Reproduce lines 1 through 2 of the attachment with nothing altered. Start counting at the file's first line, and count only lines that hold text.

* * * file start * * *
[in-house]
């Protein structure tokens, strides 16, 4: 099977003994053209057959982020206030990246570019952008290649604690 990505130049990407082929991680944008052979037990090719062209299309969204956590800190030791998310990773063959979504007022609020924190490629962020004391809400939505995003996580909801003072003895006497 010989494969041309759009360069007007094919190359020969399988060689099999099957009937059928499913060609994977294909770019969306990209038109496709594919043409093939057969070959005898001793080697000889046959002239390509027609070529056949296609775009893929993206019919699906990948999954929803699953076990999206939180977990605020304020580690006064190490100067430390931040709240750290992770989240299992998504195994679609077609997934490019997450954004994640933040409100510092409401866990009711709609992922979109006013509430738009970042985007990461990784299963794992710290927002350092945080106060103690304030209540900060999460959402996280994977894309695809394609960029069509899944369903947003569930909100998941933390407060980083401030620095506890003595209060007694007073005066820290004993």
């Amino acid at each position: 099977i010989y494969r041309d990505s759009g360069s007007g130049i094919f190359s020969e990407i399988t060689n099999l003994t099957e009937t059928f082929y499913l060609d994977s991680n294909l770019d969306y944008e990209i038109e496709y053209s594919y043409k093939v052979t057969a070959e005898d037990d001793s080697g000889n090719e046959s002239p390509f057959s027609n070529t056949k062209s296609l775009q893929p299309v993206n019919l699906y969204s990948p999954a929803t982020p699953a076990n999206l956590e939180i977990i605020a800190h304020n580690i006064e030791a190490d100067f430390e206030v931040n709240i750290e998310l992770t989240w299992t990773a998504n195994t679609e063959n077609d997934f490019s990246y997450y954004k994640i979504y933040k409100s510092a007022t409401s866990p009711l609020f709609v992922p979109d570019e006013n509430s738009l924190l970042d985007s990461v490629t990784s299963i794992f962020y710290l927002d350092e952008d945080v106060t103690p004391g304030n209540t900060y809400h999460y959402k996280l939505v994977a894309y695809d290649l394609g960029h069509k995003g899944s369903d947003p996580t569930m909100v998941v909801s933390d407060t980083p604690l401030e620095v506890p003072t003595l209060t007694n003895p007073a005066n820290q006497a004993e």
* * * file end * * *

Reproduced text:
[in-house]
């Protein structure tokens, strides 16, 4: 099977003994053209057959982020206030990246570019952008290649604690 990505130049990407082929991680944008052979037990090719062209299309969204956590800190030791998310990773063959979504007022609020924190490629962020004391809400939505995003996580909801003072003895006497 010989494969041309759009360069007007094919190359020969399988060689099999099957009937059928499913060609994977294909770019969306990209038109496709594919043409093939057969070959005898001793080697000889046959002239390509027609070529056949296609775009893929993206019919699906990948999954929803699953076990999206939180977990605020304020580690006064190490100067430390931040709240750290992770989240299992998504195994679609077609997934490019997450954004994640933040409100510092409401866990009711709609992922979109006013509430738009970042985007990461990784299963794992710290927002350092945080106060103690304030209540900060999460959402996280994977894309695809394609960029069509899944369903947003569930909100998941933390407060980083401030620095506890003595209060007694007073005066820290004993």